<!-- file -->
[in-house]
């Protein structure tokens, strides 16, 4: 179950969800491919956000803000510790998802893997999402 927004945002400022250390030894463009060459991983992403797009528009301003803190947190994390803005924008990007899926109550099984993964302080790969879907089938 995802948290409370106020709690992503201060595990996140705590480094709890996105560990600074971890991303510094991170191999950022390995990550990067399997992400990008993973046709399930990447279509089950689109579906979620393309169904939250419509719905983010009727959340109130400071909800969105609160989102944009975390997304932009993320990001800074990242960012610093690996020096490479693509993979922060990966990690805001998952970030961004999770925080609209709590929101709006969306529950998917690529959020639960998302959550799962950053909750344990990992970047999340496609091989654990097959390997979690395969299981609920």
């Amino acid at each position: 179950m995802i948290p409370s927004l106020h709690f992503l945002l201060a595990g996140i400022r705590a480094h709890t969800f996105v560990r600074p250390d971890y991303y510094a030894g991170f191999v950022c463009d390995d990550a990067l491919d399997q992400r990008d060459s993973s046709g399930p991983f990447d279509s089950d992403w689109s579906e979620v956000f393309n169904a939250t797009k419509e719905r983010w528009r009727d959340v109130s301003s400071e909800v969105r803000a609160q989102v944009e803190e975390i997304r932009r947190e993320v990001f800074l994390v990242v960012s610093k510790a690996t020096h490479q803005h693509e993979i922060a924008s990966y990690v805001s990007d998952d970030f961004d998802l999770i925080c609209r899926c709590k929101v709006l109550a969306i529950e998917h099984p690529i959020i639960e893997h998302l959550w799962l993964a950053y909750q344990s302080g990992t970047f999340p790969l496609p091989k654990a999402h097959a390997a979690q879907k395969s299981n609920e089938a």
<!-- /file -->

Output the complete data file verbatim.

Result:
[in-house]
């Protein structure tokens, strides 16, 4: 179950969800491919956000803000510790998802893997999402 927004945002400022250390030894463009060459991983992403797009528009301003803190947190994390803005924008990007899926109550099984993964302080790969879907089938 995802948290409370106020709690992503201060595990996140705590480094709890996105560990600074971890991303510094991170191999950022390995990550990067399997992400990008993973046709399930990447279509089950689109579906979620393309169904939250419509719905983010009727959340109130400071909800969105609160989102944009975390997304932009993320990001800074990242960012610093690996020096490479693509993979922060990966990690805001998952970030961004999770925080609209709590929101709006969306529950998917690529959020639960998302959550799962950053909750344990990992970047999340496609091989654990097959390997979690395969299981609920």
């Amino acid at each position: 179950m995802i948290p409370s927004l106020h709690f992503l945002l201060a595990g996140i400022r705590a480094h709890t969800f996105v560990r600074p250390d971890y991303y510094a030894g991170f191999v950022c463009d390995d990550a990067l491919d399997q992400r990008d060459s993973s046709g399930p991983f990447d279509s089950d992403w689109s579906e979620v956000f393309n169904a939250t797009k419509e719905r983010w528009r009727d959340v109130s301003s400071e909800v969105r803000a609160q989102v944009e803190e975390i997304r932009r947190e993320v990001f800074l994390v990242v960012s610093k510790a690996t020096h490479q803005h693509e993979i922060a924008s990966y990690v805001s990007d998952d970030f961004d998802l999770i925080c609209r899926c709590k929101v709006l109550a969306i529950e998917h099984p690529i959020i639960e893997h998302l959550w799962l993964a950053y909750q344990s302080g990992t970047f999340p790969l496609p091989k654990a999402h097959a390997a979690q879907k395969s299981n609920e089938a």